Q: I watched the weather report on TV. He said it would be cool, slight breeze, with absolutely no mention or indication of rain. I dressed and planned accordingly, wound up getting drenched by a lot of rain, got a bad cold, had to be off my feet for a week, and lost work time. Is there a claim that can be made for that false weather report?
-M.C., Huntington Beach
A: Sounds like your claim would be for personal injury. The elements of such a claim are that the weather person had a duty to you to act in a careful manner (often referred to as a “reasonable person” standard). In addition, he or she breached that duty which proximately caused your damages. Applying this to the weather report: Is what you heard the only weather report that day that was inaccurate? Can you prove the weather person acted in a negligent manner? What information did he or she have on which the report was based? Then, what caused your cold? Being wet? Not going inside quickly enough? Is it flu season and a lot of folks are getting ill? Bottom line, I think you face a very challenging task suing the weather person. I have read of some cases, including those that involve pursuit of the government for providing faulty information relied upon for the weather report. But suing the government typically can be very challenging as well.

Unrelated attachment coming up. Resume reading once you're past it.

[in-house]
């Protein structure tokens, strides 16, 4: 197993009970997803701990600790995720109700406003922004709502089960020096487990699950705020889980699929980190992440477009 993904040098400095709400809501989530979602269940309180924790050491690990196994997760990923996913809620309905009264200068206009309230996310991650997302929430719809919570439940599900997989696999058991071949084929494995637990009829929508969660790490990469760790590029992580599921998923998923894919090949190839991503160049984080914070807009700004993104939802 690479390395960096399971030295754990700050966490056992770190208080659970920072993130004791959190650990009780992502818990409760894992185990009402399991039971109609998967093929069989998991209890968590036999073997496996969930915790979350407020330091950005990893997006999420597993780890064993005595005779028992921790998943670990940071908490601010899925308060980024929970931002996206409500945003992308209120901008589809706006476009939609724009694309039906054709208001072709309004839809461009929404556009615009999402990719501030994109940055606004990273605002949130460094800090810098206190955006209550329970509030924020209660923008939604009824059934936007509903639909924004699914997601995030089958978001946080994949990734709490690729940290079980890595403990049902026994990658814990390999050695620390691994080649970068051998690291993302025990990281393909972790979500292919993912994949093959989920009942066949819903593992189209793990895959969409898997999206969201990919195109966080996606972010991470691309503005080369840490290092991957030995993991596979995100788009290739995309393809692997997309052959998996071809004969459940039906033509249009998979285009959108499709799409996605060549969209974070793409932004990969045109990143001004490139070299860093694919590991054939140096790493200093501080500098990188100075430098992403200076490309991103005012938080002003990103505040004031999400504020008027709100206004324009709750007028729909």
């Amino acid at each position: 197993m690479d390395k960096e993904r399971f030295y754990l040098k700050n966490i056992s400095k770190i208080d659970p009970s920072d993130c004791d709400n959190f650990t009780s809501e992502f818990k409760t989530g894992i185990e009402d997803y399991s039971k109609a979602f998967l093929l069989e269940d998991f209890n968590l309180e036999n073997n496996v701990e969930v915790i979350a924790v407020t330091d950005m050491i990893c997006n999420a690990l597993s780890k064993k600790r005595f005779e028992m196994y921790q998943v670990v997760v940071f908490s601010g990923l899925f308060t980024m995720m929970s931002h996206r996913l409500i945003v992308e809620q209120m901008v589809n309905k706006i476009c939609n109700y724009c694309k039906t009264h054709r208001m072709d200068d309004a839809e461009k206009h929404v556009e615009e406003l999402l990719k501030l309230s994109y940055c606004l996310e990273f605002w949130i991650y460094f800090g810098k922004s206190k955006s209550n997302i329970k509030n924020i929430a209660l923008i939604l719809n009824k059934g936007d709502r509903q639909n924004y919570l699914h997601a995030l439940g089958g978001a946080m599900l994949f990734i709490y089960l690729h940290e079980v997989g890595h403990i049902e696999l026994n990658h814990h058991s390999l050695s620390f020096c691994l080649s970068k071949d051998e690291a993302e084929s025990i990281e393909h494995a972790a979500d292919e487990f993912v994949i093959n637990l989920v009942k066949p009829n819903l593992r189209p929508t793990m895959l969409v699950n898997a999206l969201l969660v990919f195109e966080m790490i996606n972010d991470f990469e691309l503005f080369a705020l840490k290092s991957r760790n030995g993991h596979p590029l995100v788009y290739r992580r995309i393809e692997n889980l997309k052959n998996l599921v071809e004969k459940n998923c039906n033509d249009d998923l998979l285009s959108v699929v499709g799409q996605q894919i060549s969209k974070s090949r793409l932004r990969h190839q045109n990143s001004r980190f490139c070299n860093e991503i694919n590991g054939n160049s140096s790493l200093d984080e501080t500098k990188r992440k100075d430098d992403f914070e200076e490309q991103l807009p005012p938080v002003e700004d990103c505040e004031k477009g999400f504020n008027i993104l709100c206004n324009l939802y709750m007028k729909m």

Q: There was a fierce wind which actually blew part of our roof off. It rammed into the backyard of our neighbor and caused serious damage to their landscape. Our neighbor says he expects us to pay for it. Since we don’t control the wind, how could it be on us?
-Y.K., Rancho Palos Verdes
A: Force majeure is a legal concept that frees a party from liability when an extraordinary event or circumstance occurs that is beyond his or her control. Examples include a war, crime or events described as an act of God. Wind of the kind you describe may well be treated as an act of God (figuratively let alone legally). This insulates you from liability because it is deemed beyond your control, unless it can be shown that you have some responsibility for what occurred by virtue of not having been careful or having contributed to the situation. Thus, if you knew, or had reason to know your roof was shoddy, and did not repair it, or let it continue to deteriorate, the fact the wind was very strong may not shield you from at least some level of accountability for the harm that occurred.
Ron Sokol is a Manhattan Beach attorney with more than 35 years of experience. His column, which appears in print on Wednesdays, presents a summary of the law and should not be construed as legal advice. Email questions and comments to him at email@example.com.